• Flag of Egypt.svg  Egypt: The Foreign Ministry issued a statement reading that it condemned the bombings and called for the international community to stand against such incidents. [106]
  • Flag of France.svg  France: President François Hollande condemned the attack and expressed condolences. [107]
  • Flag of Germany.svg  Germany: Minister of Foreign Affairs Frank-Walter Steinmeier condemned the "brutal terror attack on peaceful demonstrators...[as an] attack on the democratic process in Turkey." [108]
  • Flag of Greece.svg  Greece: Prime Minister Alexis Tsipras condemned the attack and called on Erdoğan to explain the numerous attacks on democratic rallies held in Turkey.
  • Flag of Guatemala.svg  Guatemala: President Alejandro Maldonado condemned the attack and expressed solidarity with the victims. [110]
  • Flag of Hungary.svg  Hungary: Prime Minister Viktor Orbán expressed his condolences in a letter to his counterpart that read "this terrible tragedy can not break our commitment to the [ sic ] international anti-terrorist cooperation." [111]
  • Flag of India.svg  India: Prime Minister Narendra Modi wrote on Twitter of his sadness "by the loss of lives due to the bomb explosion" and also sent his condolences "to [the] families of [the] deceased & prayers with [the] injured." [112]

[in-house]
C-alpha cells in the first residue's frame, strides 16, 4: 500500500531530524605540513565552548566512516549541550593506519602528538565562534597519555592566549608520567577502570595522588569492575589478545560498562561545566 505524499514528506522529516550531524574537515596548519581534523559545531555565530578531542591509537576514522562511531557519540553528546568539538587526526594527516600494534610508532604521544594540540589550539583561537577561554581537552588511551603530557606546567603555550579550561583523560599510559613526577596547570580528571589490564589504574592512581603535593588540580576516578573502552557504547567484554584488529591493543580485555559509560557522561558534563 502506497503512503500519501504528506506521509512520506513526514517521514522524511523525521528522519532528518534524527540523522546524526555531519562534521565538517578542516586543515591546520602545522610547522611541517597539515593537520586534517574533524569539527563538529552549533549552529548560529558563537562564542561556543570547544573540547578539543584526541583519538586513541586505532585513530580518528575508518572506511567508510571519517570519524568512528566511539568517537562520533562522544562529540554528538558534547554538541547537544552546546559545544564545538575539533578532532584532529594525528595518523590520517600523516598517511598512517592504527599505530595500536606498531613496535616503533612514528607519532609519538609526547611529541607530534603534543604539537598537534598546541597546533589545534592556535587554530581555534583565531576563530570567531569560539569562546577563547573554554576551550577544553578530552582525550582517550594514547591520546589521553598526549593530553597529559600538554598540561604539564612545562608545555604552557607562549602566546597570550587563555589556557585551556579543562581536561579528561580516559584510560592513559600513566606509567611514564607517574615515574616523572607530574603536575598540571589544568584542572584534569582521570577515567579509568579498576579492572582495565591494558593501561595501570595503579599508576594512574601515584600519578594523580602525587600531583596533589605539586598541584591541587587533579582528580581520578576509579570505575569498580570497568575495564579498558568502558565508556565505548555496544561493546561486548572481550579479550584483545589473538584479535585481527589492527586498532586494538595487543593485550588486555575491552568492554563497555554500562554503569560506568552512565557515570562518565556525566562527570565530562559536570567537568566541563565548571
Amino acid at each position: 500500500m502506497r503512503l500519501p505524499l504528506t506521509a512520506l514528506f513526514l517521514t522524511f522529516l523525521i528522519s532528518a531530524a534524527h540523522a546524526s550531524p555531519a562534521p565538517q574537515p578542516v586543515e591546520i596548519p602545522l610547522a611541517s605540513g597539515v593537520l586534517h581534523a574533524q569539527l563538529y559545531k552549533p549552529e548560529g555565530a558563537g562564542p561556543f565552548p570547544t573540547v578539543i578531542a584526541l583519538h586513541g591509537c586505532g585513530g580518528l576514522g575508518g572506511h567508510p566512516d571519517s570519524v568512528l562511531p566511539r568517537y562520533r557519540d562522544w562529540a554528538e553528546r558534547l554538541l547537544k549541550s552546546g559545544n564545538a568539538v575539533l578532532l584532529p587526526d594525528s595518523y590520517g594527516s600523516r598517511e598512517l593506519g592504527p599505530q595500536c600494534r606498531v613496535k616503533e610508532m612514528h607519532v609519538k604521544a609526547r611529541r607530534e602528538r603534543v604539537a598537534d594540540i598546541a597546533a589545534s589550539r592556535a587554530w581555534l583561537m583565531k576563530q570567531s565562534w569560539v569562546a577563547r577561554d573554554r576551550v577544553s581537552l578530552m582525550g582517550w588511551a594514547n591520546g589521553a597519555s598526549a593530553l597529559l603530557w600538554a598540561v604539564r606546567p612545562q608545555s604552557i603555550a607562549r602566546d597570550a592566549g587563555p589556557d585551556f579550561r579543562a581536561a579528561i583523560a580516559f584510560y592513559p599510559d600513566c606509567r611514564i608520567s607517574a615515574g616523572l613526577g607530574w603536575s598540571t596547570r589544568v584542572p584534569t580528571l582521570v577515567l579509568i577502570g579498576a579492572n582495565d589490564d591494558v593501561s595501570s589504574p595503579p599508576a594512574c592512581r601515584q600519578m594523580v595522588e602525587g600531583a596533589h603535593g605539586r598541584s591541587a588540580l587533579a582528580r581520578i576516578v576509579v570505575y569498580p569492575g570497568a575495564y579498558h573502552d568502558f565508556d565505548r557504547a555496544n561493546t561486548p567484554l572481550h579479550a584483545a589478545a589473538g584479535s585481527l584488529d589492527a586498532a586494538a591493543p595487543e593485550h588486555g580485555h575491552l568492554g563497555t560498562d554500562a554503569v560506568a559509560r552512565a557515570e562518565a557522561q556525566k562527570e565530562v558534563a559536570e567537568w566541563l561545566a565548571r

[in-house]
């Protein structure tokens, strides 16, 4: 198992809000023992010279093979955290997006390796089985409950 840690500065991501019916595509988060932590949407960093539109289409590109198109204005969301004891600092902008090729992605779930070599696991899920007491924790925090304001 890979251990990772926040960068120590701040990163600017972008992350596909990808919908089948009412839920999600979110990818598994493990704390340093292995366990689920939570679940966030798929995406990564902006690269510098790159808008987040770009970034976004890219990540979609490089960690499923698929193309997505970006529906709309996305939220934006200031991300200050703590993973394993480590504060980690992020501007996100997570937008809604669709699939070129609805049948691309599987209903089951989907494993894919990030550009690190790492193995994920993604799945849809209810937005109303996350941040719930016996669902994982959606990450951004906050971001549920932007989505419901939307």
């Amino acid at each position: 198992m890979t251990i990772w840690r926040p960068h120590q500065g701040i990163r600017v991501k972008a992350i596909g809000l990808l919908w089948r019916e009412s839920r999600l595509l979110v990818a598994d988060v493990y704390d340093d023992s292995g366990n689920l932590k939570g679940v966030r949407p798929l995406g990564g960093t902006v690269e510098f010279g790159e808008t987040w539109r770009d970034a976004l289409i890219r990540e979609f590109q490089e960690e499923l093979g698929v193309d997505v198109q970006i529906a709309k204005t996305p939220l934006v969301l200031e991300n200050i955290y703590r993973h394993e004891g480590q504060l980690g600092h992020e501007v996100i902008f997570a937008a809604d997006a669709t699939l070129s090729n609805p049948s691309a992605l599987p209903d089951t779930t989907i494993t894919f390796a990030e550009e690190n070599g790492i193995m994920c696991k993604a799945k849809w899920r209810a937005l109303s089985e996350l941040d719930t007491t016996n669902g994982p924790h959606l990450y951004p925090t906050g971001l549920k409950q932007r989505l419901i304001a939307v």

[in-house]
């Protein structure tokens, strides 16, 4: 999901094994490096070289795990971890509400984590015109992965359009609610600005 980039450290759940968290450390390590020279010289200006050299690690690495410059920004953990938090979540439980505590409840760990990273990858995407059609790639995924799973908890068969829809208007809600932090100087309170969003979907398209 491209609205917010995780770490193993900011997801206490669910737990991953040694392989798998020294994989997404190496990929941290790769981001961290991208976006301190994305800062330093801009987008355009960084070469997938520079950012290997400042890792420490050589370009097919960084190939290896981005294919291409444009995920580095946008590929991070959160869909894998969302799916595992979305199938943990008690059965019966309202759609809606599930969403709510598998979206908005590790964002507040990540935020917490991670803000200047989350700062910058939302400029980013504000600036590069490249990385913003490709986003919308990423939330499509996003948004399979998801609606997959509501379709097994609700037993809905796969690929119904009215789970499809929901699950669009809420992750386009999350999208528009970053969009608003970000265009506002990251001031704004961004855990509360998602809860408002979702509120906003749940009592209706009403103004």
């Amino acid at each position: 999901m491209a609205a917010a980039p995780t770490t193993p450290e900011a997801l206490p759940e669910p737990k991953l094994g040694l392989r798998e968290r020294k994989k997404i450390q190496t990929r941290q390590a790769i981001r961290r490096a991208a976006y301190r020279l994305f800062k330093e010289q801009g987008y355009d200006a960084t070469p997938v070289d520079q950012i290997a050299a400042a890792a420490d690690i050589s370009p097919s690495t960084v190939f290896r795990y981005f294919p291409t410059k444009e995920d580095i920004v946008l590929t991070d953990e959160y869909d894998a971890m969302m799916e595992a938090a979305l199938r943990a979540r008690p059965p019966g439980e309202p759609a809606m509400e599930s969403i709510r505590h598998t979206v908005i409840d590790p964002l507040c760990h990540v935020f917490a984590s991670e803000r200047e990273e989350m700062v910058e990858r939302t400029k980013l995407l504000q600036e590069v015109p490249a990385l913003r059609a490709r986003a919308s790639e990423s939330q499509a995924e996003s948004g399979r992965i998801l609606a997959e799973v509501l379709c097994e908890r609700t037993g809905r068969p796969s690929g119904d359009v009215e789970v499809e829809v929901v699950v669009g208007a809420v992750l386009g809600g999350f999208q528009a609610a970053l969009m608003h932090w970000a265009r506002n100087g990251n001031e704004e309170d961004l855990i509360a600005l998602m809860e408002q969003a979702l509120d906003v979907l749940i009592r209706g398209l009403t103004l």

• Flag of Iran.svg  Iran: First Vice President Eshaq Jahangiri said both countries should closely cooperate and that there was a necessity to counter such perpetrators. "Given the critical and sensitive situation in the region and efforts by foreign powers to take advantage of the conditions, a rise in the exchange of views as well as extensive consultations between the two countries are of special significance." He further noted that Iran was interested in the highest possible level of cooperation with Turkey in different fields. In regards to the incident more specifically he expressed regret over the bombings and said that Iran was ready to render medical assistance to the victims. [113]
Foreign Ministry Spokeswoman Marzieh Afkham expressed sorrow over the attack and offered sympathy to the families of the victims. [114]
  • Flag of Israel.svg  Israel: President Reuven Rivlin sent a letter to his counterpart expressing condolences in which he wrote that he was "saddened to learn of the vicious attacks" and expressed "hopes for a better and more secure future for all the peoples of our region." [115]
  • Flag of Italy.svg  Italy: President Sergio Mattarella condemned the attack and expressed the solidarity of the Italian people with the Turkish people.
Prime Minister Matteo Renzi expressed his dismay and grief "for the brutal terrorist attack against democracy and peace." [116]